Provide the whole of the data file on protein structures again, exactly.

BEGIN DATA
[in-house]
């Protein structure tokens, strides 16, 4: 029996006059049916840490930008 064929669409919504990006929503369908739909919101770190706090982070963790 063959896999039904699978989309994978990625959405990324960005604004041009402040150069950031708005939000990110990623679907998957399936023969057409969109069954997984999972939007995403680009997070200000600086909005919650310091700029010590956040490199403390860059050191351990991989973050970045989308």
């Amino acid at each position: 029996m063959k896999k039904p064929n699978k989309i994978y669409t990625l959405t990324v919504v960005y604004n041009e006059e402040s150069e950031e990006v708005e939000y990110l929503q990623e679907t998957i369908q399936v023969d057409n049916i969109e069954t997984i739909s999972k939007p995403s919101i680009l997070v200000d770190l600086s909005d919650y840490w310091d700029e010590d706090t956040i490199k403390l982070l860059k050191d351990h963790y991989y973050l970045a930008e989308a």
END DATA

[in-house]
């Protein structure tokens, strides 16, 4: 029996006059049916840490930008 064929669409919504990006929503369908739909919101770190706090982070963790 063959896999039904699978989309994978990625959405990324960005604004041009402040150069950031708005939000990110990623679907998957399936023969057409969109069954997984999972939007995403680009997070200000600086909005919650310091700029010590956040490199403390860059050191351990991989973050970045989308």
């Amino acid at each position: 029996m063959k896999k039904p064929n699978k989309i994978y669409t990625l959405t990324v919504v960005y604004n041009e006059e402040s150069e950031e990006v708005e939000y990110l929503q990623e679907t998957i369908q399936v023969d057409n049916i969109e069954t997984i739909s999972k939007p995403s919101i680009l997070v200000d770190l600086s909005d919650y840490w310091d700029e010590d706090t956040i490199k403390l982070l860059k050191d351990h963790y991989y973050l970045a930008e989308a």